’That was the first barrier that was broken down – the idea that software houses only wanted to deal with big blue-chip companies and well-established brokers,’ says co-founder and managing director 

With the growing gig economy and alterations in forms of car ownership, there is an increasing demand for flexible and short-term insurance across various lines.

Short-term insurance covers a policy holder for a short period of time, but has traditionally been thought of as more costly than standard policies. 

For example, Markerstudy revealed that it would be withdrawing from the short-term market last month (7 February 2024), as it was too “expensive to administer”.

However, one broker that has found the short-term insurance market to be profitable is GoShorty.

Since its inception in June 2020 during the height of Covid-19 Pandemic, GoShorty has worked in partnership with insurance software solutions insurtech CDL to build the brand.

Co-founded by Andy Moody and Simon Jackson, GoShorty spent the first couple of years of its life securing insurer capacity and growing policy sales.

Moody, who is also managing director of GoShorty, told Insurance Times: “Scalability and growth is a massive thing for us. We have very ambitious plans and we’re ahead.”

In the 12 months ended September 2023, Go Shorty tripled its policy count – boosting sales to 300,000, up from 100,000 the previous year. 

This success also helped Go Shorty win the coveted Personal Lines Broker of the Year accolade at the Insurance Times Awards last year December.

For the year ahead, Moody said the it would continue to grow its business and customer base, maintain consistent levels of service and roll that out to a wider audience.

Building success

Despite strong growth in its most recent financial results, success did not always come easy to the startup broker.

Moody explained: “I was faced with a challenge as an entrepreneur – setting up a business and looking for funding.”

On top of this challenge, many insurance software houses at the time were not flexible enough to deal with GoShorty’s niche offering of temporary insurance for cars, vans and learner drivers.

However, Moody said he knew he wanted to work with a well-known software house to avoid future capacity woes, which is why entering a partnership was key.

This also came with challenges as many software houses were “hard to get in front of” for a then-unknown startup.

Referencing its CDL partnership, Moody said: “That was the first barrier that was broken down – the idea that software houses only wanted to deal with big blue-chip companies and well-established brokers.”

Raising awareness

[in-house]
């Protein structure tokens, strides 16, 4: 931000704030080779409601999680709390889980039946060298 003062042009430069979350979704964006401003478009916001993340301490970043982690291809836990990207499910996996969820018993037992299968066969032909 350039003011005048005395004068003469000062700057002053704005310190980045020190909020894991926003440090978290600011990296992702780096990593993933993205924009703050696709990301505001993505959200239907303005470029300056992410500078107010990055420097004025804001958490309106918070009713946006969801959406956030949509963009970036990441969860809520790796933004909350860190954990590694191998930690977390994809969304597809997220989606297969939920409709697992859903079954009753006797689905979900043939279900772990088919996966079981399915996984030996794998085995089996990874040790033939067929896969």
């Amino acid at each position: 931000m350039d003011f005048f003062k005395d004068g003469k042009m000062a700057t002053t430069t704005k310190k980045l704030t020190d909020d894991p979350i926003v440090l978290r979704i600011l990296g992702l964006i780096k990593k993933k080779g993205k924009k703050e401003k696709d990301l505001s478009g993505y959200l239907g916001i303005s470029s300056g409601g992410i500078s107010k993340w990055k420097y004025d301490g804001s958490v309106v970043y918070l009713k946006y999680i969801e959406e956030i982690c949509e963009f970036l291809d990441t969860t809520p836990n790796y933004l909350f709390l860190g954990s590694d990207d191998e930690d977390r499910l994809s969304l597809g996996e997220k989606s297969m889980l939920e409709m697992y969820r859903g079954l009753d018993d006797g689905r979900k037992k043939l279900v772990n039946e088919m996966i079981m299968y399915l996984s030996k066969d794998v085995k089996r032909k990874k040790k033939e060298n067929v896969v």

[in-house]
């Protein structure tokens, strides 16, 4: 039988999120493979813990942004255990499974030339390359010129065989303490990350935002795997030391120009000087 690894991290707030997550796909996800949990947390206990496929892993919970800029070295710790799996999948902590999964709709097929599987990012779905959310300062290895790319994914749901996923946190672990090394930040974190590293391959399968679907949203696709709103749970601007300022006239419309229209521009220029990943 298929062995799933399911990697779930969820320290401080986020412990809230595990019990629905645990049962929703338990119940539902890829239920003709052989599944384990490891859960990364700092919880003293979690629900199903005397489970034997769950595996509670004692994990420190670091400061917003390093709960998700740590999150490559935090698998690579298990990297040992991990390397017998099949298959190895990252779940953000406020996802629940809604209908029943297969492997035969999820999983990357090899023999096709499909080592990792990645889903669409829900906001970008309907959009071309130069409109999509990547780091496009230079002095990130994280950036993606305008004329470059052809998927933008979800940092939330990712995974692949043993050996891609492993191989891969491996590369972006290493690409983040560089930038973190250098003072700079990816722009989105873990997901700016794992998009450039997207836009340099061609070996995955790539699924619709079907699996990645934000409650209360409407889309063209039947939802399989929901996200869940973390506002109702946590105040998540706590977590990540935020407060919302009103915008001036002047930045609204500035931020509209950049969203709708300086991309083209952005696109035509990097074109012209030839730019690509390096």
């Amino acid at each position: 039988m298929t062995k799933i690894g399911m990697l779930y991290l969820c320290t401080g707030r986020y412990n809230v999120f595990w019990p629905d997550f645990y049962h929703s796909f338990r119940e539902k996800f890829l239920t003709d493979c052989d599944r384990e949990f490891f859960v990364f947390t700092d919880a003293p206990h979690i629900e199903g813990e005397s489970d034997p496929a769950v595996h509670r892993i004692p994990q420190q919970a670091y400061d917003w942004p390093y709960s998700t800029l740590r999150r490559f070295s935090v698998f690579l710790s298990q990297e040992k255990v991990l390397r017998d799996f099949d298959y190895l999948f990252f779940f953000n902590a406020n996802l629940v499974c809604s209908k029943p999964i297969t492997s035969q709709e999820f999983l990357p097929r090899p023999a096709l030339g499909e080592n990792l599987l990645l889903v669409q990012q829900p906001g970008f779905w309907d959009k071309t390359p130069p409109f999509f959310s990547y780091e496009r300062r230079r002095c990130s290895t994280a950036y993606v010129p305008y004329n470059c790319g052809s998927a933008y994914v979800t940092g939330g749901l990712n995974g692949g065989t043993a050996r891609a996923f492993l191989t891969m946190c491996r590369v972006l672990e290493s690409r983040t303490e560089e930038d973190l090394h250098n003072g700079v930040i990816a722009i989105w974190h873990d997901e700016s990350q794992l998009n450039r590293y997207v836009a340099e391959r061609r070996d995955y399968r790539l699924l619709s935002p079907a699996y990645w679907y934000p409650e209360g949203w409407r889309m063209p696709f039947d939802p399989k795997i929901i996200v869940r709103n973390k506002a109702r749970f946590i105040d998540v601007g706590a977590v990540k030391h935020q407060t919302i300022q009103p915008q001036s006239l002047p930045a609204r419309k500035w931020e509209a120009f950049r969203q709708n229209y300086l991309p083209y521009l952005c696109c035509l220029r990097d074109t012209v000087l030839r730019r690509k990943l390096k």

When deciding on a strategy, Moody noted that customers often wanted “something outside of the traditional” and had to educate lots of consumers that were only discovering short-term vehicle insurance for the first time.

He explained: “People in the UK don’t know that short-term vehicle insurance exists – it’s not just about our brand, it’s about the entire product sector and raising awareness.”

GoShorty does not do renewals – instead, customers can simply purchase a single policy again. Its repeat purchase rate is 50%, explained Moody, dubbing these customers “repeaters”.

One key demographic for the startup broker are customers under the age of 25, who are “repeat prolific buyers” of short-term insurance.

Nigel Phillips, chief executive of GoShorty partner CDL noted that short-term insurance is a “needs-based” type of cover, as the policyholder only pays for what they use.

For example, a policyholder might wish to insure a van for two hours every day over the course of a week.

Phillips added that, as other insurers see the benefit of short-term insurance, interest will be fuelled and awareness of where to buy it will grow.

Forefront of technology 

For Phillips, “technology and customer expectations are constantly evolving” and one of CDL’s main business pillars has been “digital simplicity”.

The insurtech strives to be at the forefront of technology, which involves keeping the product fresh and making sure the pricing is keen.

Phillips continued: “Data is another big part of what we do to support GoShorty to continue its growth.”

There was “an abundance and great drive towards improving artificial intelligence (AI) tooling,” Phillips added, which tied in with the move towards AWS cloud hosting services.

“AWS, among other cloud providers, have invested and continue to invest a great deal in tooling to help support AI capability,” Phillips said.

On a global level, he also explained that there had been a great deal of focus in using the cloud to deploy services that could be linked to AI.

On the flipside, the Digital Adoption Report 2023, which surveyed 220 brokers and was published by Insurance Times and Applied Systems, revealed that only 45% of surveyed brokers had invested in IT cloud infrastructure – a marginal rise from the 41% finding in 2022.

Now that GoShorty’s business has doubled in scale, Moody said that the new AWS system can accommodate that growth. 

Moody continued: “The question you have to ask yourself as a digital business owner, is why wouldn’t you make the migration to a cloud-based solution?

“The whole landscape changed very quickly because of the reliability. No software house in the world can offer 100% uptime.”

Despite this, customers expect businesses to run 24/7, putting pressure on teams.

“For a digital business, any kind of interruption is lost money. Uptime is something that is very important to us,” Moody added.